Dawn. The Holy Land. A remarkable ritual.
The Sea of Galilee lies far below in half light. We are within the fallen walls of an ancient church, likely closed even before an earthquake destroyed this mountaintop city in A.D. 750. In the little church, under the altar — a place of great honor — was the common grave of several individuals.
During a month’s excavation in 2004, we removed the human remains for scientific analysis. Three years later, we are putting them back. Why? We found them in a church. These are Christians. They await resurrection: bodily resurrection.
With Bible readings and a careful liturgy, Mark Schuler upends a cardboard box over the empty tomb. Bits of human bone fall back into the crypt whence they came.
What does it mean to die? Lent is as good a time as any to ponder the question.
The Easter event is a defining moment. What did it mean? That we all will rise again at the last day? This is what many Lutherans believe.
Dying nowadays is complicated.
Schuler, an ordained Lutheran Church—Missouri Synod pastor, teaches theology at Concordia University in St. Paul. He is a veteran excavator at the ancient city of Hippos, overlooking the Sea of Galilee in northern Israel.
Early Christians, he explains, dealt with the dead distinctly. Romans burned bodies or buried them outside city walls. Jews treated the dead as unclean.
Christians, in contrast, sometimes buried their dead inside the city, as in the case of the little church at Hippos. “For Christians, the one who has died is not dead in an ultimate sense,” says Schuler. “It goes back to Jesus’ use of the word ‘sleep’ for death. God promises to resurrect these remains.”
What happens when we die is “vaguely answered in Scripture,” Schuler adds. It’s about “being with the Lord.”
Do we go to sleep in Christ and then awake only at the last day? What about the thief on the cross? “Today you will be with me in paradise,” Jesus says — today! Yet Paul in 1 Thessalonians comforts his flock. They fear that those who have already died will miss Christ’s return. Paul assures his readers that the dead in Christ will rise first.
It’s all mysterious, and perhaps meant to be. “The Christian belief is that those who die are with the Lord,” Schuler repeats, “and we try to be very careful not to say how that is.”
What does all this mean for those dying now? That is to say, what does it mean for all of us — because we are all approaching the end of life.
Dying nowadays is complicated. If you try to slip away quietly, professionals may be all over you, trying to keep you alive. It is their job, what they are sworn to do.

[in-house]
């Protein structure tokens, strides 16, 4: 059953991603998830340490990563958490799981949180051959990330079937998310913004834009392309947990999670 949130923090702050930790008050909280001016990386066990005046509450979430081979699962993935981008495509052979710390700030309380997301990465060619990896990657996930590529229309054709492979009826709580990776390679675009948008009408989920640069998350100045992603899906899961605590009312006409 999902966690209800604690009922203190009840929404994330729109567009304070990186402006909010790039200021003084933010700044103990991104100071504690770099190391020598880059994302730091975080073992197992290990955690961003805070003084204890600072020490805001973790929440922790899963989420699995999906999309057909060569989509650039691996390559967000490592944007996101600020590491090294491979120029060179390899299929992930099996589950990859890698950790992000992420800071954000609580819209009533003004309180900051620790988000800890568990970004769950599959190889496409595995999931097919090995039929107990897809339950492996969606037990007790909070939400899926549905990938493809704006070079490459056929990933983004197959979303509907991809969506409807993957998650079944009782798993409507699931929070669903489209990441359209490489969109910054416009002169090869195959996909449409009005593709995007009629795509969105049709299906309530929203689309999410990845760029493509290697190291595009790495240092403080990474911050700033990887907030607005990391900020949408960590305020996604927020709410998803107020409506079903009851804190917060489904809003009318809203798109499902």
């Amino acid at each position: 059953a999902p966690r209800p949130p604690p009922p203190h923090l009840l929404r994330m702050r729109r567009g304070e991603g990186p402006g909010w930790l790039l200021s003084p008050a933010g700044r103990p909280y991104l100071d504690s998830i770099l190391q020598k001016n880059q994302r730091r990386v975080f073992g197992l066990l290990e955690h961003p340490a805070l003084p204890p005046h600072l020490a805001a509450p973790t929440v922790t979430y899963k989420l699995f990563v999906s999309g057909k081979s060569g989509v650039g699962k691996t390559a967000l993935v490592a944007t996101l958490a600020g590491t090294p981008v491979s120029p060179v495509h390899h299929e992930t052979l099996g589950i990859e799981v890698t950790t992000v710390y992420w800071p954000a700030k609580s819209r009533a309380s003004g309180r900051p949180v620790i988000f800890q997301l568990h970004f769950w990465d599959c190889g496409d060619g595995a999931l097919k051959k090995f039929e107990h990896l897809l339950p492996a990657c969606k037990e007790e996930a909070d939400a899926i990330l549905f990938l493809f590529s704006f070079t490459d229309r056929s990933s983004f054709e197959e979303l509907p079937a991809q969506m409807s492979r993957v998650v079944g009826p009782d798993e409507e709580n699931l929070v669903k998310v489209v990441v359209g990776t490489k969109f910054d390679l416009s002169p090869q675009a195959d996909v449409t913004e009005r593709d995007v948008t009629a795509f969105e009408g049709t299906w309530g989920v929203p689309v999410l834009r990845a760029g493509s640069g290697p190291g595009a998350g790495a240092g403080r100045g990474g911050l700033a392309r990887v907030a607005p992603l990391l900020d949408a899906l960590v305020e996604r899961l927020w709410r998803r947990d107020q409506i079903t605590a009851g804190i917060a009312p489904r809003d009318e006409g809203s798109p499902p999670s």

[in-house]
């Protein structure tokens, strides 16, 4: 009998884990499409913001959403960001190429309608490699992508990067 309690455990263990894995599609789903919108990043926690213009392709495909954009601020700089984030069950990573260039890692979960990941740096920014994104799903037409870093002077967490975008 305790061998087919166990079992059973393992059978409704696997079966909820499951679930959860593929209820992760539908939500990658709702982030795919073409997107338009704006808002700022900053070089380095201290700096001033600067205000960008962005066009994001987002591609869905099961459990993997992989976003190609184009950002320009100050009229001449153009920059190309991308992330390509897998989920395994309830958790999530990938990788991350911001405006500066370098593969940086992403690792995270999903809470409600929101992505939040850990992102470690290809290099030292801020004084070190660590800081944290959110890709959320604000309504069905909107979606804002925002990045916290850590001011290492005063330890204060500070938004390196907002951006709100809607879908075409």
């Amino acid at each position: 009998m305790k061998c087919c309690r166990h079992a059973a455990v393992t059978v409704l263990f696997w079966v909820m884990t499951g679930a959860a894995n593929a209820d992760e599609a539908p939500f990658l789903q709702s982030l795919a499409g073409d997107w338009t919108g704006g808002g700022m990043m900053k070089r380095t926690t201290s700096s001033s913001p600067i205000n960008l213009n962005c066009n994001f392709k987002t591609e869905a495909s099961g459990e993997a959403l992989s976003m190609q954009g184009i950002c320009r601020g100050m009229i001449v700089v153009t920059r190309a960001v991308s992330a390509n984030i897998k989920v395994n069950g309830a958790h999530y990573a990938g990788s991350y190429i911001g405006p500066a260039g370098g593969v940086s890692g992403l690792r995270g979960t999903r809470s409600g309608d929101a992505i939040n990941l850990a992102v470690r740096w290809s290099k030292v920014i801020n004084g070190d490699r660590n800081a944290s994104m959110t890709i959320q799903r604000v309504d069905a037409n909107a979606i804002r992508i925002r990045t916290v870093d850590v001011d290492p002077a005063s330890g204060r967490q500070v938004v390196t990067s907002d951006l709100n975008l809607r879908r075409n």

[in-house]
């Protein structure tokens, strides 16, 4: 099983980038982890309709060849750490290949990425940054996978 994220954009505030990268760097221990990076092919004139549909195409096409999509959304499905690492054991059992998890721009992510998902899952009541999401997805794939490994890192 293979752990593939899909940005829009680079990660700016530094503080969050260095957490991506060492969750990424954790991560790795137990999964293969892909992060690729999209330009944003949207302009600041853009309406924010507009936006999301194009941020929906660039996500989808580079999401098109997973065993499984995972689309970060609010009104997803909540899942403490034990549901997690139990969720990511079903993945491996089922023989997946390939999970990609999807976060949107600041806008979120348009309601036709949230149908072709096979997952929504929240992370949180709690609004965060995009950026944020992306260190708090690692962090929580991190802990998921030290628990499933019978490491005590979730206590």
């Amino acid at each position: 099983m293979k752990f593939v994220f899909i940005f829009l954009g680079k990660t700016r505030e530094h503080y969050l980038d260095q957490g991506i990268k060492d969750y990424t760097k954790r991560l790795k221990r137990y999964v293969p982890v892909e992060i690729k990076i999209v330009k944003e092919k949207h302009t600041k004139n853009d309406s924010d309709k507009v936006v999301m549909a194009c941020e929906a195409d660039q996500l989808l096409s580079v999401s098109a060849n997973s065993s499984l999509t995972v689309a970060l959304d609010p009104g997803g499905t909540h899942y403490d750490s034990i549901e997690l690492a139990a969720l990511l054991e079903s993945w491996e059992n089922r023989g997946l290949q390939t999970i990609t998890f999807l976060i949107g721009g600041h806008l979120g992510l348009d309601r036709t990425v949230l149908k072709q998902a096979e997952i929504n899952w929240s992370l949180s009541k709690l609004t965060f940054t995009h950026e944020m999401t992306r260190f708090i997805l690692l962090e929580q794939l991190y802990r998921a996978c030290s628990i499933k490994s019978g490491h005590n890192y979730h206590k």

The Twin Cities Medical Society, representing 5,000 physicians, launched an effort in 2008 called Honoring Choices Minnesota to promote discussion about end of life for families, congregations, and cultural or community groups. It offers video, text, and web links, and works with churches and other organizations to raise awareness about end-of-life directives to guide medical pros on responding when the time comes.
Toward the end, many believers are more than ready to go be with the Lord. Dying as a Christian ought to be a great comfort.
Dying as a Lutheran? Consider this: On his deathbed in A.D. 430, St. Augustine asked to have four penitential psalms affixed to the wall where he could read them repeatedly for the purpose of due and exacting penance.
More than 1,000 years later, a sick, bedridden Martin Luther, excommunicated Augustinian monk, recited John 3:16. “For God so loved the world, that he gave his only begotten Son, that whosoever believeth in him should not perish, but have everlasting life.”
About 3 a.m. that winter night, Luther awoke in great pain. Friends rushed to his bedside. A knowing colleague asked: “Do you want to die standing firm on Christ and all that you have taught?”
Luther’s body moved. “Ja,” said the great reformer. And he died.
We know exactly what Luther looked like on that grim, glorious morning of February 18, 1546. Luther Seminary in St. Paul has a rare copy of the death mask. He is at peace.
St. Augustine seems to have died still working out his own salvation, but Luther seemed certain. Maybe that’s what it means to die Lutheran.
What about bodily resurrection? That’s what we confess in the Apostles’ Creed. So we come back to what it means to be Christian. Rising bodily from the grave? From bone chips? Ashes? Is this all but impossible to believe?
Maybe, but remember what Luther said: It’s about faith.
Tags: 1 Thessalonians, bodily resurrection, bury, Concordia University St. Paul, die, Hippos, Honoring Choices Minnesota, Israel, John 3:16, LCMS, Luther Seminary, Lutheran Church-Missouri Synod, Marc Hequet, Mark Schuler, Martin Luther, Resurrection, Sea of Galilee, St. Augustine, Twin Cities Medical Society